Raoul Wallenberg and Henry Morgenthau, Diplomacy and Dignity

It consists of a sort of generalized concept that involves diplomats who have a warm reaction to arbitrariness, moving their figures on stages where human submission appears with incomparable evidence of having been rendered solely with the ”interests and politics of the state” in mind. Allow me to recall for their valid significance the figures of Raoul Wallenberg and Henry Morgenthau, the first a Swedish Ambassador in Nazi occupied Hungary, and the second the American Ambassador in Constantinople (Istanbul) during the Turkish massacre of the Armenians (1913-1916). A small ways into our inquiry we notice that the presumed criteria of excluding is transformed, in the case of both figures it becomes a commitment to life, denouncing atrocities that many prefer to forget and some wish to change.

Henry Morgenthau worked in Constantinople after the triumph of the Turkish Revolution of 1908 that once was firmly in power commenced the systematic extermination of the Armenian people, first appropriating their belongings and property. The project was carried out during the First World War. The fall of Aleppo into English hands permitted the discovery of documents that revealed the extent of the systematic and organizational extermination of the Armenians: ”the Prefect at Aleppo has already been notified of the Turkish government’s decision to completely exterminate the Armenian inhabitants of Turkey. Those that will oppose this order will not be able to remain with the administration. Total disregard for women, children and the infirm, for the tragic ones that might be used to further the means of extermination, without listening to your feelings of consciousness, it is necessary to put an end to their existence.” (Minister of the Interior Talaat, September 13, 1915)

Raoul Wallenberg decides to give up his comfortable life, travel to Budapest, Hungary in 1944 in order to confront the deportation process begun by Eichman, at a point when the war seemed surely lost by the Nazis, and begins a heroic task distributing ”visas for life”. With the opening of ”Swedish Houses”, locations throughout Budapest protected by the immunity of that neutral country, he helps rescue thousands of Jews from almost certain death.

Both are witnesses, but not indifferent.

It turns into a COMPROMISE to the inhumane barbarism that promotes, in an organized manner and with directives from the state, in its most perverse deformity, the complete destruction of human communities. When referring to the instigators of the Armenian massacre, Morgenthau points out in his memoirs: ”Most of them were atheists who held no respect for Islam or Christianity; for them the only motive was the state, cold and calculating.” (Henry Morgenthau, Memories, pg. 48, Publication of the Commission for the Armenian Cause in Latin America- Bs. As. 1975).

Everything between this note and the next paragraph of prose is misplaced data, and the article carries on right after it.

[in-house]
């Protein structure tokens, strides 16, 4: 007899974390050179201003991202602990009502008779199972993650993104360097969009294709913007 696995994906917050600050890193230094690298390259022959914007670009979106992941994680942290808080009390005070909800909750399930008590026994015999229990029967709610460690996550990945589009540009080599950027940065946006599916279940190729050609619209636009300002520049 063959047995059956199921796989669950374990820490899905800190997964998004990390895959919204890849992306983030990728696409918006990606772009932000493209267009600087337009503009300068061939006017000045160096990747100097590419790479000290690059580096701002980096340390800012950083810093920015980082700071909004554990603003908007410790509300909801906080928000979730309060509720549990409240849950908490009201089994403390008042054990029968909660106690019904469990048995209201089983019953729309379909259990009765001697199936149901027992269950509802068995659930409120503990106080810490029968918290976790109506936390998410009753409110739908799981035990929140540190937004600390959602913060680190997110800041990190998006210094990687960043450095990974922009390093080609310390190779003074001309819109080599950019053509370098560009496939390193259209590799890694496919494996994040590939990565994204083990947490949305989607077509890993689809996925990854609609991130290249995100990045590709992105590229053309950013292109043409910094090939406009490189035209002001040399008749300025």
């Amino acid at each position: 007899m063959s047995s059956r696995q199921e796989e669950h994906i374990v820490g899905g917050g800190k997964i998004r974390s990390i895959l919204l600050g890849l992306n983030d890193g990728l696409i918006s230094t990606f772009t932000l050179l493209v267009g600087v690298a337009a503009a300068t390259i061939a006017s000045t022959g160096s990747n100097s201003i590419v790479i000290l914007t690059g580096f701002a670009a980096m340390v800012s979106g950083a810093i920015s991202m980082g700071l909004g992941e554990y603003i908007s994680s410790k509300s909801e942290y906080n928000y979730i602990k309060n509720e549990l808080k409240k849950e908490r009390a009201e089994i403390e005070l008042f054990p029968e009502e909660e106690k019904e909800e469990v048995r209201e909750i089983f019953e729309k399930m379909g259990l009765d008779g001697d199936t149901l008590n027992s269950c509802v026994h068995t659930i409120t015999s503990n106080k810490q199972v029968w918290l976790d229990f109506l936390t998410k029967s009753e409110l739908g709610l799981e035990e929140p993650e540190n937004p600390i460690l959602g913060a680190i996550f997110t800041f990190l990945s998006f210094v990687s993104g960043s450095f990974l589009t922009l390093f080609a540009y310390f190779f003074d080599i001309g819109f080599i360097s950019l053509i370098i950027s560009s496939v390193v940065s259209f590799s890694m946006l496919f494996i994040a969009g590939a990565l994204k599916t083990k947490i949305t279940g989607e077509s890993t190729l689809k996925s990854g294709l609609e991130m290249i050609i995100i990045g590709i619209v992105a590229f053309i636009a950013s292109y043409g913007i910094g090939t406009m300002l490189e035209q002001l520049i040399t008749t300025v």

Morgenthau and Wallenberg fought against DEPORTATION. Regarding this method, the American ambassador exclaimed: ”This Deportation was a new concept…it had never occurred to the Turks to take them from their homes and to move them far, to the desert, how did this idea then come about? I have also mentioned that Admiral Usedom, expert Turkish Naval officer told me that the Germans suggested this. The important point to remember is that the idea of deporting people is exclusively German. One can see this looking at pan Germanic literature” (op.cit. pg. 81). He later cites in documental form the theoretical suggestions of Fredrich Naumann and connects those to the construction of the railroad to Baghdad by the Germans as a necessary tool to obtain an empire that would stretch from Hamburg to the Persian Gulf.

In ”Memories” Morgenthau cites an encounter with a representative of the German government to Turkey, recalling what he said to him, ”So go back to the German Embassy and tell Wagenheim to ask for my resignation without any further delay. If I must be a martyr, it should be for a good cause. The truth is, for me it would be an honor to be removed because I, a Jew, did everything possible to save thousands of Christian lives.” (op. cit. pg. 89).

Similarities and coincidences, between the defender of the Armenians and the hero of the Shoah. In short, the Righteous saving human dignity in spite of the nation’s silence, another strong accomplicef. This is all a great lesson for future generations.

* Dr. Raul Woscoff, Raoul Wallenberg Center Bahia Blanca, Buenos Aires Province Argentina